Your Flexible Spending Account [FSA] “Use It or Lose It” Rule – What You Need to Know

This is our annual reminder about spending your Flexible Spending Account dollars and setting your allotment for next year.

Based on a Treasury Department modification of the “use it or lose it” rule, some employers are allowing $500 to carry-forward from 2017 to 2018. That means you can carry over up to $500 in unused FSA funds from this year to the next.

For example, if you funded your FSA with $1,000 this year and only spent $500 from your FSA before the end of the calendar year, you can carry over the excess $500 into your FSA for next year—without forfeiting the money.

Of course, there is a catch: employers can either offer you the carryover option, or a grace period of up to two months and 15 days into the new year to use up the funds from the previous year—but you can’t have both.

Also, keep in mind that some employers don’t allow a grace period into the next year anyway, so December 31st is when you need complete your spending from your FSA. Consider this your cue to contact your benefits department and inquire about your current policy.

Use It Or Lose It Flexible Spending Account

Mrs. PT reminded me last night about how we used to sit down and reconcile our medical spending to our Flexible Spending Account reimbursements. This was a task we used to do annually to ensure we’d used all of our Flexible Spending Account funds.

We no longer do this since we’re self-employed and use a Health Savings Account instead. However, the FSA is still a relevant and useful account for many people.

When we had an FSA, this was our process: Each time we reconciled our spending, we would

  • review our current balance
  • get reimbursements for unclaimed expenses and, if needed
  • search for ways to use the remaining fund by the end of the year

Before I delve more into this process, let’s review what a Flexible Spending Account is.

What is a Flexible Spending Account?

With a Flexible Spending Account, you determine an amount that you will be used for eligible health and medical expenses for the year. This is capped at $2,600 for 2017.

This amount then gets deducted from your paycheck on a pre-tax basis (your gross pay). Not all at once, mind you. It’s divided amongst all of your pay periods for the year. What’s important to realize here is this money isn’t taxed which is why this is such a great benefit (it lowers your adjusted gross income)!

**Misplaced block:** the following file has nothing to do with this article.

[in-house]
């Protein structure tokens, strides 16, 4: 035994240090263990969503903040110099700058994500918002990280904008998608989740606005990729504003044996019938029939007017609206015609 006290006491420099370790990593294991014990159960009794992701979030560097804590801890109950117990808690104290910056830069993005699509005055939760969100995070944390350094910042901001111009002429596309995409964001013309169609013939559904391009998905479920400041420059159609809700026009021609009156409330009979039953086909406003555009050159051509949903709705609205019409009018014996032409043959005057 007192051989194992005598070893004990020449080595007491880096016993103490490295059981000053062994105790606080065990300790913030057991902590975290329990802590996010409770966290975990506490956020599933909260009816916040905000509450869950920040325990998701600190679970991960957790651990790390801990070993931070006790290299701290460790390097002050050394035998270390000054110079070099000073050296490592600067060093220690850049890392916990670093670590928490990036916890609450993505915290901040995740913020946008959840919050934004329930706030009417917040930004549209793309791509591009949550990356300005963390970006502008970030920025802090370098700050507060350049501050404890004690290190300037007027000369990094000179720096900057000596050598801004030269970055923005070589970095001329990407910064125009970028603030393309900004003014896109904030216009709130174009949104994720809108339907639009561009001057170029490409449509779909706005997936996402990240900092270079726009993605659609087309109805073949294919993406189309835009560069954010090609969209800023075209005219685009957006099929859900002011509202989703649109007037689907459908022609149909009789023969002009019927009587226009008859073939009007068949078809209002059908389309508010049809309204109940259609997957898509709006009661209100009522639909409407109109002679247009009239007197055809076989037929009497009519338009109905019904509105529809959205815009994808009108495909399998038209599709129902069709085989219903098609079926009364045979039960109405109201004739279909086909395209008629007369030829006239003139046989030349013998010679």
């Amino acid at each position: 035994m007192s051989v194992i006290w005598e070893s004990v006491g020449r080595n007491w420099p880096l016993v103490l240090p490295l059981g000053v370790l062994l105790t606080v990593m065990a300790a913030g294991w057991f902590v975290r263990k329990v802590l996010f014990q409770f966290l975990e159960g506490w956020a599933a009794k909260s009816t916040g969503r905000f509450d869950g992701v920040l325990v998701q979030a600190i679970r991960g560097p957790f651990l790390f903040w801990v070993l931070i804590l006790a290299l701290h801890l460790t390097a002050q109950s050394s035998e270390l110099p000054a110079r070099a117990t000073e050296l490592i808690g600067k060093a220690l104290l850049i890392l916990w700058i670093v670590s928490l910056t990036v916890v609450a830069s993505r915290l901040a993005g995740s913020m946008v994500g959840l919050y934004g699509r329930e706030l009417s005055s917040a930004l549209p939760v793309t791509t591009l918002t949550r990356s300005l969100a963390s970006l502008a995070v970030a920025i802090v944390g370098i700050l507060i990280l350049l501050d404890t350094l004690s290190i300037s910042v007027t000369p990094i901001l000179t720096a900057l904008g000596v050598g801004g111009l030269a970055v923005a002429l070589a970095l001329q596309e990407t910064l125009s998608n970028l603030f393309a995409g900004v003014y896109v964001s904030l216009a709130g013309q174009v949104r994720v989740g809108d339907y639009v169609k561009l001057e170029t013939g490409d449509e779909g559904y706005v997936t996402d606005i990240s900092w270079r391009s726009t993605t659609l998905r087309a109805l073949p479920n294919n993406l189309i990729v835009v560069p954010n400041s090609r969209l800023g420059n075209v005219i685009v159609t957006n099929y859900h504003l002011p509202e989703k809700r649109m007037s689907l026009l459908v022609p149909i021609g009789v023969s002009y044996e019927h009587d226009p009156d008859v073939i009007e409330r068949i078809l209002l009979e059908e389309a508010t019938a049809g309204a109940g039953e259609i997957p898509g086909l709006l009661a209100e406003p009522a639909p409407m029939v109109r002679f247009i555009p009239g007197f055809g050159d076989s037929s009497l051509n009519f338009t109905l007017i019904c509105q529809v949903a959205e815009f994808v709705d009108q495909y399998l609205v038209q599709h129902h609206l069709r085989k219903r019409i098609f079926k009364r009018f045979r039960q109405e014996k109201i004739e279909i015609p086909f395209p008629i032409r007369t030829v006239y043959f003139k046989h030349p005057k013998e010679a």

As you incur eligible expenses you can apply to the company that handles your FSA to get the money back. Usually, a receipt is used as proof. With my old company’s provider, I could fill out the form online and upload PDF’s of the receipts. It doesn’t get much easier. You can check with your HR/Benefits department to learn what your company system is.

A Flexible Spending Account is a nice way to maximize some tax advantages and save more money.

Use it or Lose it

As you know, most flexible spending accounts are “use it or lose it” type plans. You decided at the beginning of the year how much you’d like to contribute, tax-free, to your Flexible Spending Account. Then, you spend the rest of the year dipping into that savings to try and spend it all.

Before the current rule change, if you didn’t spend it all, not only did you miss out on the tax savings, but you lost your remaining funds. Not good! This is obviously the reason anyone talking about Flexible Spending Accounts is going to advise you to be ultra conservative when estimating your spending.

Thankfully, the rules have been modified and the government is now allowing (if the employer so chooses) $500 of unused funds to roll-over to the next year. But it’s important to remember that not all employers have implemented this rule change.

Checking the Balance

Most employers use a third-party company to run the employee flexible spending account. My old company used They had a website where I could sign into my account and review my FSA balance. If I’d spent all of my FSA funds, I could stop at this step. If not, I would need to claim some more spending.

Find Unclaimed Expenses

Have you spent money on qualifying medical expenses this year and not applied for reimbursement for those funds? Well, now is the time to do it.

I used to keep all my receipts from medical expenses in one spot. Around this time each year, I would sort through those expenses and make sure they are claimed against my flexible spending account funds.

Tip: If you don’t have your receipts, you could just as easily do a search for those expenses using your online bank account. Or, you could connect your bank account to an online aggregator, like Personal Capital. The aggregator will help you categorize your spending, making it easier to find unclaimed medical spending.

Don’t let those funds go to waste. Get out there and spend it wisely. And keep this in mind when adjusting your contributions for next year. You work hard for your money, so plan accordingly.

Adjusting Next Year’s FSA Allotment

If you find yourself with too much money in your FSA, maybe it’s time to consider reducing your allotment.

You usually get to adjust your flexible spending account only once a year, when your company has its benefits enrollment sign-up. It can be tough to figure out your health expenses but taking the time to crunch the number is worth the tax advantage.